Close-call decision

Tigers edge Lamar 5-4 to maintain momentum heading to Kentucky.

There might have been a lot of people at Alex Box Stadium Wednesday night expecting to breathe easy when LSU took the Alex Box Stadium diamond for the first time with its newly minted No. 1 ranking against a Lamar team with a less-than-glossy record.

 

That didn’t include the contingent in the Tigers’ dugout. More importantly, it also didn’t include the Cardinals.

 

Sparked by an attention-getting home run in the first inning, Lamar gave LSU all it wanted before the Tigers leaned on a familiar source for the game-winning run to escape with a 5-4 triumph.

 

The victory was the seventh straight for LSU (31-7), and the most difficult it has had in a midweek game this season.

 

Now the Tigers can exhale and look ahead to a showdown at No. 2-ranked Kentucky this weekend, the third weekend in four that LSU will square off against a top-3 team.

 

Nick Goody

“Baseball is a game that humbles you in a hurry of you don’t play the way you need to,” said Tigers’ closer Nick Goody, who notched his 5th save with a 1-2-3, but noisy, ninth inning with three lineouts. “Those games came out and swing the bats well and really made us battle.”

 

Fortunately for LSU, it had Raph Rhymes for that battle.

 

The junior was back in left field for the first time since April 6, which was a sidenote in relation to another huge offensive night.

 

Rhymes was 3-for-4 and drove in three runs – the Tigers’ first two with a double in the first inning to knot the score 2-2, and the last one with a two-out single in the seventh inning.

 

Rhymes upped his average to .484 and said he was a little surprised to get a shot at chasing in the game-winner against Lamar reliever Machon Trimm.

 

With Jared Foster on second base and JaCoby Jones on first, Trimm came close to wiggling out of trouble. He came on to retire Arby Fields on an popup to second base and Mason Katz on a fly ball to shallow right.

 

Rhymes took the first pitch and then rammed a single through the middle to score Foster.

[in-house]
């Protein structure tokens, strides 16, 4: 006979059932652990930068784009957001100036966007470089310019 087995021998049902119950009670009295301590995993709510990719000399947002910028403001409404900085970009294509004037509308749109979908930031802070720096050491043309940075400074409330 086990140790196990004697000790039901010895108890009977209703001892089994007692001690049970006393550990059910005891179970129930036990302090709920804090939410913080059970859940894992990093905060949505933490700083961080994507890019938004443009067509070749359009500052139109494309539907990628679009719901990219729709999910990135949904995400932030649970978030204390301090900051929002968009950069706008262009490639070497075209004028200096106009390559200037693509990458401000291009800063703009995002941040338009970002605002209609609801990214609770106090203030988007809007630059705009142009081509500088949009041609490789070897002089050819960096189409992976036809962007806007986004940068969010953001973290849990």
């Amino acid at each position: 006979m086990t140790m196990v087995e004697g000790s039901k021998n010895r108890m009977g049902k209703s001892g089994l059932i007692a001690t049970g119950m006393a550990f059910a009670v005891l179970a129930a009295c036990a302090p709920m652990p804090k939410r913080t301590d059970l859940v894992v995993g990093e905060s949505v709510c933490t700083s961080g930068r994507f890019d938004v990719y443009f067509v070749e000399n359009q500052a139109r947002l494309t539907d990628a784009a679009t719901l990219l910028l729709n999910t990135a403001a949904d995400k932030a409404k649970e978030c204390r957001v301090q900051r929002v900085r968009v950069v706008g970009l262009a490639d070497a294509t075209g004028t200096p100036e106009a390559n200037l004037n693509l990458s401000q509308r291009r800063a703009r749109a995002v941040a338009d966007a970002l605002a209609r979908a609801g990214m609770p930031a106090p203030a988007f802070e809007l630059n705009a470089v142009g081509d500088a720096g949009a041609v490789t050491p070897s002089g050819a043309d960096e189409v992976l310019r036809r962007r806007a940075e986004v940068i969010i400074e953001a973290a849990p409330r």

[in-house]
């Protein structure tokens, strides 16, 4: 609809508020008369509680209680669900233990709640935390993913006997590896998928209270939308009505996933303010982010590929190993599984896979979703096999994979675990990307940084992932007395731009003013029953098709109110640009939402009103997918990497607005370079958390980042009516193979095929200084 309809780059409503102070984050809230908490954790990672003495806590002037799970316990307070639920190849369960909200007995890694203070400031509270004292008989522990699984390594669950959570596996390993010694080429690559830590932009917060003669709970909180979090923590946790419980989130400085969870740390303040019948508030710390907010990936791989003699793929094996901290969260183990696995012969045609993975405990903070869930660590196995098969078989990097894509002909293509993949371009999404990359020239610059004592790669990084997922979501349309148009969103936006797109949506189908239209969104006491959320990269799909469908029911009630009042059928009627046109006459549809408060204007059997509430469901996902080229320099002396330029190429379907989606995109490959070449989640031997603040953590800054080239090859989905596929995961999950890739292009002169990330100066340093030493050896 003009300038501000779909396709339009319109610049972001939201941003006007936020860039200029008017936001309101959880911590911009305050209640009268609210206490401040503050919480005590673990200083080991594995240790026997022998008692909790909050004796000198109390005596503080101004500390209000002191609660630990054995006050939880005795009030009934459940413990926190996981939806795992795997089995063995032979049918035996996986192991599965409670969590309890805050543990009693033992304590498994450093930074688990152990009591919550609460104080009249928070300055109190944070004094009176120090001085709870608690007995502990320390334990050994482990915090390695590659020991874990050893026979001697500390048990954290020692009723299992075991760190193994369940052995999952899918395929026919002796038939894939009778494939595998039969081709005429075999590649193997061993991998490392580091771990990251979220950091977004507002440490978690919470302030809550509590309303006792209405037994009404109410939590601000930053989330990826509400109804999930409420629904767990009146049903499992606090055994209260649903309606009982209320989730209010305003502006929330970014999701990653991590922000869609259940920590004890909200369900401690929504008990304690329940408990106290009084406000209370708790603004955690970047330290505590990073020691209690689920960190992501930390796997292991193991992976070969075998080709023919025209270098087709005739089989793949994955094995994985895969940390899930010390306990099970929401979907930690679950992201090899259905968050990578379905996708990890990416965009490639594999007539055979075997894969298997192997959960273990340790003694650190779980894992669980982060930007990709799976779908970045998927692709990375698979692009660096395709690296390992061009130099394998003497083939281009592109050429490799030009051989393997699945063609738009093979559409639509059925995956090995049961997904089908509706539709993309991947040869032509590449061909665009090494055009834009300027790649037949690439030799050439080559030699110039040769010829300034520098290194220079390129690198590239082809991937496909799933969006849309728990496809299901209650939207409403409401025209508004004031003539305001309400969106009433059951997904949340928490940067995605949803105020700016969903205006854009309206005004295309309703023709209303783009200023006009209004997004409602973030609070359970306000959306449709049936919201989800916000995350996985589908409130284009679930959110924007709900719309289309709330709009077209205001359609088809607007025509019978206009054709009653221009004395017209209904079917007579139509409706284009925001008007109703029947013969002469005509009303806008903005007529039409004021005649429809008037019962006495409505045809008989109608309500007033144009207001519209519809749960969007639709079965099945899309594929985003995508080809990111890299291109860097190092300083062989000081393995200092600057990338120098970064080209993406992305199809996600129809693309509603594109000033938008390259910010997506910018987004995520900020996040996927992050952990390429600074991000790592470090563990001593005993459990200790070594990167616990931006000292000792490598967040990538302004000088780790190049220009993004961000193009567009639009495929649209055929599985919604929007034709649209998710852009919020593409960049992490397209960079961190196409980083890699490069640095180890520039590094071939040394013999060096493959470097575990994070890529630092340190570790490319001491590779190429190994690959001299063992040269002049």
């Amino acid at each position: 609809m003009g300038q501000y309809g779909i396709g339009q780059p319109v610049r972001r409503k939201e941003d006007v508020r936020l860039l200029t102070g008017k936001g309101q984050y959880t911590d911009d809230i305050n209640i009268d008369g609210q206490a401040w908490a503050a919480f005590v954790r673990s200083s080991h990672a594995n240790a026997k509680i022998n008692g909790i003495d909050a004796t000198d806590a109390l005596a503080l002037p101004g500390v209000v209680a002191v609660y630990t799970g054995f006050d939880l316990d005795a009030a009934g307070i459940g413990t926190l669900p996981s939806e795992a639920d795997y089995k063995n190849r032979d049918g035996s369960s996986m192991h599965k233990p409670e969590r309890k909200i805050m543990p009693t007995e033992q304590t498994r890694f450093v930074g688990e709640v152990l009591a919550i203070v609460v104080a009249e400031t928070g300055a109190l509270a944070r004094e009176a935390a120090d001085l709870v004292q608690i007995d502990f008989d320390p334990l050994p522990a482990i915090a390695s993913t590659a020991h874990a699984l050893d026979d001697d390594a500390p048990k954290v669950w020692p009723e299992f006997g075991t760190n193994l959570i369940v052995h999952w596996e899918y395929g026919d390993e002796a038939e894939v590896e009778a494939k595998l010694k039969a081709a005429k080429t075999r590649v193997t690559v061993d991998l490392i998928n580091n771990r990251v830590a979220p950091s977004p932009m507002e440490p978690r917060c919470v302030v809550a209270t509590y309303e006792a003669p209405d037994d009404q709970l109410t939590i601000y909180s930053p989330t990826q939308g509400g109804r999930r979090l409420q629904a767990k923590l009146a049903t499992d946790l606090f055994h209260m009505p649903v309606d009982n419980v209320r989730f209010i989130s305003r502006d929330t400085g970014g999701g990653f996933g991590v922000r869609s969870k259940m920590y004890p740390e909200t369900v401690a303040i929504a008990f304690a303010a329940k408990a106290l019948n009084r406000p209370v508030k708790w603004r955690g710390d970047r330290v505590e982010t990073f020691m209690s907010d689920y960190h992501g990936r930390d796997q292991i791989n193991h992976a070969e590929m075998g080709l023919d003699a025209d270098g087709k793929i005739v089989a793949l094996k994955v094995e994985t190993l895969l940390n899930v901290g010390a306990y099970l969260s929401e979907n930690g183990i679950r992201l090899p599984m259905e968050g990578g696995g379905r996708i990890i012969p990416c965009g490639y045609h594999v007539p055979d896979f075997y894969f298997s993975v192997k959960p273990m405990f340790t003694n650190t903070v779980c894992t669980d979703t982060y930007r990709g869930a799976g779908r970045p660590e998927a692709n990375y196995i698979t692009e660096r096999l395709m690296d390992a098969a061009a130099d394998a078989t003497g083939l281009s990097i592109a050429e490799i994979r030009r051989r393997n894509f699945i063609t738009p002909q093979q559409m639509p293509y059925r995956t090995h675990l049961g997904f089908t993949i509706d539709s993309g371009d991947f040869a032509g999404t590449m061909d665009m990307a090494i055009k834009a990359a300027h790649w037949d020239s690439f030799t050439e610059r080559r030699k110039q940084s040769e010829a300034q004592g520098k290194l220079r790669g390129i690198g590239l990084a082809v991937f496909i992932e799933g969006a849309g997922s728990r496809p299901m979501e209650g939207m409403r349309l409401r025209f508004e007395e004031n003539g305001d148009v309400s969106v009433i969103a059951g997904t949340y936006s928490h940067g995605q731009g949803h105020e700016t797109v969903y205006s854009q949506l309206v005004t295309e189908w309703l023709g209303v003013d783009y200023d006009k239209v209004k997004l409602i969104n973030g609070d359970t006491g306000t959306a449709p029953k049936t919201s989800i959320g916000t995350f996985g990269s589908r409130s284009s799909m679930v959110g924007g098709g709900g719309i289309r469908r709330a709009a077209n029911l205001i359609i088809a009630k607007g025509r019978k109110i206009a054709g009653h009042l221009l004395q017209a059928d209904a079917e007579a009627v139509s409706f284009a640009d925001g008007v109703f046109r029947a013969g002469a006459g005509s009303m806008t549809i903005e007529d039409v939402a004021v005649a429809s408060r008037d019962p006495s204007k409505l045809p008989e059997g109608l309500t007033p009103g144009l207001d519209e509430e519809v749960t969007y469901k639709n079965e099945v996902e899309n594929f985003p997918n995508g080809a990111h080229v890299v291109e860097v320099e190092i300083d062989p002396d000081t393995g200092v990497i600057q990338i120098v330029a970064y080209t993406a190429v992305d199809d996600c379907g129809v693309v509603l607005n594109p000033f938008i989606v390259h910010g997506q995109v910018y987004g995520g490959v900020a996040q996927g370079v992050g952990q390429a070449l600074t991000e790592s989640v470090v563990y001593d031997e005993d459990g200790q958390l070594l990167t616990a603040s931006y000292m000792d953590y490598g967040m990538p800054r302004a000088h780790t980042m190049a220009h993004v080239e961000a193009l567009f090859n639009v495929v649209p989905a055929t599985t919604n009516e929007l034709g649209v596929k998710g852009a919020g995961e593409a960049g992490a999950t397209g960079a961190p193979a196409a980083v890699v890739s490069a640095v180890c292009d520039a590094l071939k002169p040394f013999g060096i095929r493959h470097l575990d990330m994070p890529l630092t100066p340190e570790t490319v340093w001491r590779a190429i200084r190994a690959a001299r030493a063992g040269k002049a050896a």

“I didn’t think I was probably going to see too much to hit,” Rhymes said. “I was looking off-speed away and they came in and I got a good pitch to hit.”

 

That lead – LSU’s only of the game – held up when Kurt McCune worked around a leadoff walk in the eighth inning by coaxing Aaron Olivas to hit into a 6-4-3 double play with Austin Nola, Jones and Tyler Moore each making a nice play on their portion of the twin killing.

 

Then in the ninth inning, Goody retired the top third of the Cardinals’ order on a liner to Jones at second, a sinking shot to Rhymes in left and a sharply hit ball that Nola snared to end the game.

 

Chris Cotton

Chris Cotton notched his fourth win with 1.1 innings of scoreless relief, part of a stretch when LSU relievers held Lamar (13-22) scoreless over the final 4.1 frames.

 

“We knew they were a good team coming in,” said Cotton, who has allowed only four earned runs in 20.1 innings this season. “They beat Baylor and Rice and Southeastern (Louisiana), so we weren’t taking them lightly. This is a game we knew was going to be a dogfight.”

 

That came to fruition very quickly when Darian Johnson hammered a Joe Broussard pitcher into the right-field bleachers for a 2-0 Cardinals’ lead in the first inning.

 

The Tigers clawed back quickly when Fields singled to left field, Katz dropped a base hit to right and Rhymes yanked a double into left-center field to score both runners.

 

“Raph just keeps coming through with big hits for us, clutch hits,” LSU coach Paul Mainieri said. “I’m glad that guy’s on our team.”

 

Lamar kept the pressure on, scoring single runs in the third and fifth frames on ground-ball outs with a runner on third base. The Cardinals scattered eight hits and got the leadoff man on base six times in nine innings, but could never break out with a big inning.

 

Neither could the Tigers either, though.

 

LSU kept pace when Tyler Hanover came through with a clutch two-out single to score Rhymes in the fourth and later when Ty Ross lofted a fly ball just deep enough to right field to plate Nola, who had smashed a leadoff double to center field and advanced on Moore’s roller to first base.

 

Grant Dozar began the seventh by drawing a leadoff walk against Lamar reliever Ben Coram and Foster pinch-ran. Jones also walked to set up Rhymes’ chance to deliver.

 

And he did quickly, which has become his style.

 

Knowing he might not get many pitches to hit as the count goes deeper, Rhymes has been aggressive early in counts – two of his hits Wednesday came before the third offering of the at-bat or earlier.

 

“I don’t like to sit around waiting for a pitch,” Rhymes said. “I try to be as aggressive as I can be.”

 

That paid off big-time Wednesday, helping LSU survive a scare and win for the 14th time in 15 games – this time in gut-check style.

 

“We got the win and that’s what matters most,” Goody said. “Now we can take this and understand we have to play better at Kentucky.”


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